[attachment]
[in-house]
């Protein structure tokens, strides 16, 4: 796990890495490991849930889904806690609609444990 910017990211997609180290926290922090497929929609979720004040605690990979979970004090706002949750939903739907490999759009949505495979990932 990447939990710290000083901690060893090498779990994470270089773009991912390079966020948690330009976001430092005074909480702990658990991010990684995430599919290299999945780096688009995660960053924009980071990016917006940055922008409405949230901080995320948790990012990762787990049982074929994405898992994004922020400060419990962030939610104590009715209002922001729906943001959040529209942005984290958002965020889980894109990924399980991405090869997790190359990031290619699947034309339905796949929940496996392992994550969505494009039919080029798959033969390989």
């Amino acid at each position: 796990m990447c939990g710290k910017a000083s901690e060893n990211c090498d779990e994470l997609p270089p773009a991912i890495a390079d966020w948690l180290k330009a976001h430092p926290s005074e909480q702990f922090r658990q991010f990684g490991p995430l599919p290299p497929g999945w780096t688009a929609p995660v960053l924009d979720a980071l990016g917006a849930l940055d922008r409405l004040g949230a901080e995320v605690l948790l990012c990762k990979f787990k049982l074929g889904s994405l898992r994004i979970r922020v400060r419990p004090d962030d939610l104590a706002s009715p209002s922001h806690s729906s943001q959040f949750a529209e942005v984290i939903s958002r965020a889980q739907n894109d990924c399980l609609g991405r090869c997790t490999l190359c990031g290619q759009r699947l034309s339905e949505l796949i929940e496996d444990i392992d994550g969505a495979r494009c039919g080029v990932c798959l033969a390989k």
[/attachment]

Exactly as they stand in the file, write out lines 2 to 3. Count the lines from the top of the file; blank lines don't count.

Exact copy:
């Protein structure tokens, strides 16, 4: 796990890495490991849930889904806690609609444990 910017990211997609180290926290922090497929929609979720004040605690990979979970004090706002949750939903739907490999759009949505495979990932 990447939990710290000083901690060893090498779990994470270089773009991912390079966020948690330009976001430092005074909480702990658990991010990684995430599919290299999945780096688009995660960053924009980071990016917006940055922008409405949230901080995320948790990012990762787990049982074929994405898992994004922020400060419990962030939610104590009715209002922001729906943001959040529209942005984290958002965020889980894109990924399980991405090869997790190359990031290619699947034309339905796949929940496996392992994550969505494009039919080029798959033969390989």
């Amino acid at each position: 796990m990447c939990g710290k910017a000083s901690e060893n990211c090498d779990e994470l997609p270089p773009a991912i890495a390079d966020w948690l180290k330009a976001h430092p926290s005074e909480q702990f922090r658990q991010f990684g490991p995430l599919p290299p497929g999945w780096t688009a929609p995660v960053l924009d979720a980071l990016g917006a849930l940055d922008r409405l004040g949230a901080e995320v605690l948790l990012c990762k990979f787990k049982l074929g889904s994405l898992r994004i979970r922020v400060r419990p004090d962030d939610l104590a706002s009715p209002s922001h806690s729906s943001q959040f949750a529209e942005v984290i939903s958002r965020a889980q739907n894109d990924c399980l609609g991405r090869c997790t490999l190359c990031g290619q759009r699947l034309s339905e949505l796949i929940e496996d444990i392992d994550g969505a495979r494009c039919g080029v990932c798959l033969a390989k």